David Crompton, the now suspended South Yorkshire chief constable may never face disciplinary action for allegedly covering up police failures following the Hillsborough disaster that killed 96 Liverpool football fans in 1989. The chief constable has been accused of overseeing attempts to shift the blame on Liverpool fans during the inquest into the tragedy on the day of the FA Cup semi-final.
Dr Alan Billings, the police and crime commissioner for South Yorkshire, announced the suspension on 27 April, confirming "with a heavy heart" that Crompton had been suspended. He said: "My decision is based on the erosion of public trust and confidence referenced in statements and comments in the House of Commons this lunchtime, along with public calls for the Chief Constable's resignation from a number of quarters including local MPs."
The Times noted that Crompton has not been accused of any disciplinary offence and may actually be able to retire on a full pension. This is despite rules having been introduced in January that bans officers from leaving the force if they face an accusation that could lead to dismissal.
The newspaper said that it understands Crompton has not been referred to the Independent Police Complaints Commission or IPCC. This would mean that the new law introduced in January does not apply to the disgraced chief constable. In effect, he can escape misconduct proceedings through retirement.
In March, Crompton who is only 52 years old, said that he had agreed to delay retirement from his £195,000 per annum post until November. He has completed 30 years of service which guarantees him a full police pension, the newspaper pointed out.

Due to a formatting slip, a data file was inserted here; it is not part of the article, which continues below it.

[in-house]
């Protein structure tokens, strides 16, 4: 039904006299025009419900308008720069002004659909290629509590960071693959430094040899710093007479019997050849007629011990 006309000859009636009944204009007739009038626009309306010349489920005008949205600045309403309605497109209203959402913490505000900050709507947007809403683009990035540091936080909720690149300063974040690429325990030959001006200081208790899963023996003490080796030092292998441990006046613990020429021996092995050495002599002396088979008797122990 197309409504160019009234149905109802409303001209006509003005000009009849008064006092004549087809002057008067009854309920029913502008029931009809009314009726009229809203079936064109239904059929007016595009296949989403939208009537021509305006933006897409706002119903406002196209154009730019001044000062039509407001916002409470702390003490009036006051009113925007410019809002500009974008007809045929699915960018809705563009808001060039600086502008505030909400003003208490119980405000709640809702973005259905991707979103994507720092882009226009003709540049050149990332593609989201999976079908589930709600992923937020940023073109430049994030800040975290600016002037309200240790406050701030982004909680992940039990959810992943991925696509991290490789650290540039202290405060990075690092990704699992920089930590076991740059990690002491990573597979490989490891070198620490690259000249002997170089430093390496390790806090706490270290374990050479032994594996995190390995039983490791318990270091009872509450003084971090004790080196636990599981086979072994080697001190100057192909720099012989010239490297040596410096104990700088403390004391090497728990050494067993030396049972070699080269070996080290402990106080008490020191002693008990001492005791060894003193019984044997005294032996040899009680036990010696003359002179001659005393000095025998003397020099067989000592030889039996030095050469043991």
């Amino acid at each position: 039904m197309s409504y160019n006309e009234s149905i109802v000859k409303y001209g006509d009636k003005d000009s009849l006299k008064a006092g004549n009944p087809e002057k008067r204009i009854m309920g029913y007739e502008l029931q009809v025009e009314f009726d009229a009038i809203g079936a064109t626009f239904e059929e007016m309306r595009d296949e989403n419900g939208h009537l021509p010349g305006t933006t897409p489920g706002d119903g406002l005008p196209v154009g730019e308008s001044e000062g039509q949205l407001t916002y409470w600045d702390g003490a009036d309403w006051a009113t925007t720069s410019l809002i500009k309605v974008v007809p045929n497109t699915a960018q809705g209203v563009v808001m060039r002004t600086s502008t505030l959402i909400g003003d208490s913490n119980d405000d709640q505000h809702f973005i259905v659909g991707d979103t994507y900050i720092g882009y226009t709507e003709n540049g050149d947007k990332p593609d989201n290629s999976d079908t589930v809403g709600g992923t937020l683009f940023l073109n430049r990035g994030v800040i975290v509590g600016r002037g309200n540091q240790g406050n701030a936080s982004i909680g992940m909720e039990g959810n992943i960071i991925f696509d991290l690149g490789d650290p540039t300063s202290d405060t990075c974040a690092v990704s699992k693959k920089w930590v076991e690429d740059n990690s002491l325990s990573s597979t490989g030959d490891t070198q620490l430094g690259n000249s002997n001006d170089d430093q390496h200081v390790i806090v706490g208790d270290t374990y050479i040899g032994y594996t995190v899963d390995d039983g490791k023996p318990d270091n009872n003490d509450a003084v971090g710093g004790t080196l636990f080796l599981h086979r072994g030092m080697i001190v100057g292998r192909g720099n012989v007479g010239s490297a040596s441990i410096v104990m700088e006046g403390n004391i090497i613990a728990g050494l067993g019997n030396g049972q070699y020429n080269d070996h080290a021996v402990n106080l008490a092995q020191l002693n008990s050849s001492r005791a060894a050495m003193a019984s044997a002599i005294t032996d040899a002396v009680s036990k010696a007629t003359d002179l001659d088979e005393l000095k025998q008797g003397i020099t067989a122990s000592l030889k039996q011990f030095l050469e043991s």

The Hillsborough tragedy was not the only incident that has highlighted the failings of the South Yorkshire force. The force came under criticism for failing to tackle organised sexual abuse of children in Rotherham.
There are also calls for a public inquiry into police conduct over the Battle of Orgreave during the 1984-1985 miners' strike action. Crompton also came under personal criticism when his force cooperated with the BBC when his police officers raided the home of singer Sir Cliff Richard over allegations of child abuse. Sir Richard has denied all allegations.
Home Secretary Theresa May has promised to meet Labour party leaders to discuss proposals to insert a Hillsborough clause, mooted by Andy Burnham, shadow home secretary, into the Policing and Crime Bill. The clause is aimed at preventing senior police officers from retiring before disciplinary action could be taken.
Burnham is seeking the adoption of the clause to end "the scandal of retirement as an escape route and of wrongdoers claiming full pensions." He wants to extend the period for which retired police officers could still be subject to disciplinary procedure after leaving their jobs beyond the current proposed 12 months.
May has told parliament that the Crown Prosecution Service will decide later this year whether charges should be brought, once two criminal investigations into the disaster have been completed. Potential charges could include gross negligence, manslaughter, misconduct in public office, perverting the course of justice and perjury, as well as offences under the Safety of Sports Grounds Act 1975 and the Health and Safety at Work Act 1974.
While May has insisted that there would be no holding back in pursuing criminal charges against those responsible for the Hillsborough disaster, there is an outcry for a thorough investigation into the culture of collusion that has resulted in the truth behind the stadium disaster to be covered up for more than 27 years.